How to Deal With a Colleague Taking Credit for Your Work

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Insights for ProfessionalsThe latest thought leadership for Management pros

Thursday, October 14, 2021

When co-workers taking credit for things you’ve done starts to become a serious problem, it's time to think about positive steps you can take to address the issue.

Article 4 Minutes
How to Deal With a Colleague Taking Credit for Your Work

Everyone deserves to be fairly recognized and rewarded for the good work they do, so it can be particularly irritating and difficult when you see a colleague taking credit for something you’ve achieved.

As well as simply being unfair and unprofessional (on the part of the person accepting the praise), this can have an impact on your career if you're being overlooked for promotions, new career opportunities or pay increases.

If this is starting to become a serious problem, there are some steps you can take to address it in an appropriate and constructive way.

1. Stay calm

One of the biggest mistakes anyone can make in the workplace is going into a potentially explosive situation when their emotions are running high.

You might feel angry when you see that a colleague has taken credit for your work, but that doesn't mean you should rush into confronting them and embarking on a tirade about their irresponsible and unprofessional behavior.

Starting a sensitive conversation when you're already angry is unlikely to lead to any positive outcomes and could reflect more negatively on you than the person who was guilty of the initial wrongdoing.

The best approach when you have a grievance you want to resolve at work is to give yourself time to think and prepare. This will help you create an unclouded picture of the situation in your own head and also allow you to consider the key points you want to make.

Ultimately, you're more likely to give a good account of yourself and get the outcome you're looking for if you're calm and collected.

2. Don't throw accusations

As convinced as you might be that someone else is unfairly accepting recognition for your hard work, it's important to remember there could be another side to the story.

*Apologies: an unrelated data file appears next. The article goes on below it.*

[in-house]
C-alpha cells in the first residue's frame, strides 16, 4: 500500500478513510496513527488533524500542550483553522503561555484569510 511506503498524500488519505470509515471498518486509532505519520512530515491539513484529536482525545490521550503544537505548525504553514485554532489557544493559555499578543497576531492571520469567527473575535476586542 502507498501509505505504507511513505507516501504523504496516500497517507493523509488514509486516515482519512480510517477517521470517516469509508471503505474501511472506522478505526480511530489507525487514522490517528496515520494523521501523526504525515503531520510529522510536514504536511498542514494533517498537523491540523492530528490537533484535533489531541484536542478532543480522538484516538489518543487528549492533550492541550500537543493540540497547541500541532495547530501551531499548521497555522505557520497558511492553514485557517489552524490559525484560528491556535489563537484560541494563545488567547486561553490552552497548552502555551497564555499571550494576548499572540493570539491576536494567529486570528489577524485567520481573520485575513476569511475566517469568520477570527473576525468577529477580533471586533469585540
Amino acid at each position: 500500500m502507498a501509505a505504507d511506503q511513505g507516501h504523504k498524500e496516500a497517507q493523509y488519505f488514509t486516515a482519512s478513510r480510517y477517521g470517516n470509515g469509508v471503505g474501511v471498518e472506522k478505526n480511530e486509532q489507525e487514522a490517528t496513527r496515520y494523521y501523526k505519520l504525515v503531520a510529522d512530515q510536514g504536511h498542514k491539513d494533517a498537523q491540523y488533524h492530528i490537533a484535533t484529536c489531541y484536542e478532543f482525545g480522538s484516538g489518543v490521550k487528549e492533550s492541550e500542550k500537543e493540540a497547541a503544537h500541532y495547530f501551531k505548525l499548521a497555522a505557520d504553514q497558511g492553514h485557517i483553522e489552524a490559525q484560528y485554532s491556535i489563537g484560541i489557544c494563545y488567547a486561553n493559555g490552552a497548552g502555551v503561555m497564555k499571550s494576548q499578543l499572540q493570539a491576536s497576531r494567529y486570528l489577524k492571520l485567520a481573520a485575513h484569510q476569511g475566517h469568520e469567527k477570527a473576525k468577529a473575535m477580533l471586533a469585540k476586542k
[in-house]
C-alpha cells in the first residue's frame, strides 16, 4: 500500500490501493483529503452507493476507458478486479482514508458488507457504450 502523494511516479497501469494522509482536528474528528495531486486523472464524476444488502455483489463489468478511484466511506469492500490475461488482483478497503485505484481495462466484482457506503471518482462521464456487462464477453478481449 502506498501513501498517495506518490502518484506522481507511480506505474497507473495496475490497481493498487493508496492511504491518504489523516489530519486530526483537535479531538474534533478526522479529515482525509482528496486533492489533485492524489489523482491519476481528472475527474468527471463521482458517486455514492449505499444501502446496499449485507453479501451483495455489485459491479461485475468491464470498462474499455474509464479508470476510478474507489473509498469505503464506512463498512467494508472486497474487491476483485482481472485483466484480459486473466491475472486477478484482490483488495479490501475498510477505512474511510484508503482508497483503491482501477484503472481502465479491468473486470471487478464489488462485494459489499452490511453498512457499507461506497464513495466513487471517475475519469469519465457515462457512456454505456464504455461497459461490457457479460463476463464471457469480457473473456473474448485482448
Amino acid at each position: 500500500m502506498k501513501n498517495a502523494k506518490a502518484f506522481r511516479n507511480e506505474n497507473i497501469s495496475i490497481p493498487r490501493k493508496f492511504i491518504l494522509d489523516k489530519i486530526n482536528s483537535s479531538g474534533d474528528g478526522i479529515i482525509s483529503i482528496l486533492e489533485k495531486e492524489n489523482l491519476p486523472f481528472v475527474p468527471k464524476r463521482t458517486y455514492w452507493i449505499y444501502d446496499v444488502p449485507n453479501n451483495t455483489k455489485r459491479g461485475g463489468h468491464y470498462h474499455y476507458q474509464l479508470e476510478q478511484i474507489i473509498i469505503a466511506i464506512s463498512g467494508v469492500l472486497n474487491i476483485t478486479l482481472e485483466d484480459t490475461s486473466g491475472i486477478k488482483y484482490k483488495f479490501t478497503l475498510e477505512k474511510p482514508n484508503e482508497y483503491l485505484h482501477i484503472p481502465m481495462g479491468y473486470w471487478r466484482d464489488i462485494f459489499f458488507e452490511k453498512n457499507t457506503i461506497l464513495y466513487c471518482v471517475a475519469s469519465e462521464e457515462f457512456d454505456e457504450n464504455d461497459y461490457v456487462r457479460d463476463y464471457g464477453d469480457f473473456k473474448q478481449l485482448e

For instance, it's possible that credit for a big sale or a successful project has been inaccurately attributed because of managerial oversight. The person you think has deliberately stolen the limelight from you could be entirely innocent and just as confused about the mix-up as you are.

This is why it's important not to let your emotions dictate your actions and to refrain from making any allegations before you have all the facts. One useful tactic is to focus on asking questions, rather than rushing in and throwing accusations around.

Firstly, this will help you gain more information about exactly what has happened and why. Secondly, if a colleague has consciously taken the credit for something they didn't do, asking questions will place the onus on them to explain their actions.

3. Treat others how you’d like to be treated

One of the best ways to bring about change in the workplace is by setting a positive example of how you’d like every member of staff to behave.

When it comes to giving out credit for outstanding performance in the workplace, if you expect to get fair recognition for your own achievements, then you should also be ready to acknowledge other people's successes.

You can lead by example by making a conscious effort to identify and celebrate individuals who’ve played a vital role in delivering excellent results for the business.

This will help create a culture of transparency, mutual appreciation and respect for the contribution every member of the workforce makes. As a result, people will be less likely to unfairly accept praise for the hard work of others.

4. Stop it from happening again

'Prevention is better than cure' is a maxim that can be applied to many situations and challenges in business. It's always worth investing the time and effort required to develop practices that will prevent difficult situations, rather than waiting for problems to occur and dealing with them retroactively.

When it comes to people taking praise for the achievements of others, one way you can reduce this risk is by starting every project or process with a clear understanding of who’s taking the lead, where key responsibilities lie and who deserves credit for particular outcomes.

Make sure you have satisfactory answers to questions such as:

  • Who will present these results or ideas to senior management?
  • Who’s best-placed to answer questions?
  • Who will communicate data and performance insights to the rest of the company?

Being clear on these sorts of matters from the outset will greatly reduce the risk of anyone missing out on the recognition and rewards they deserve.

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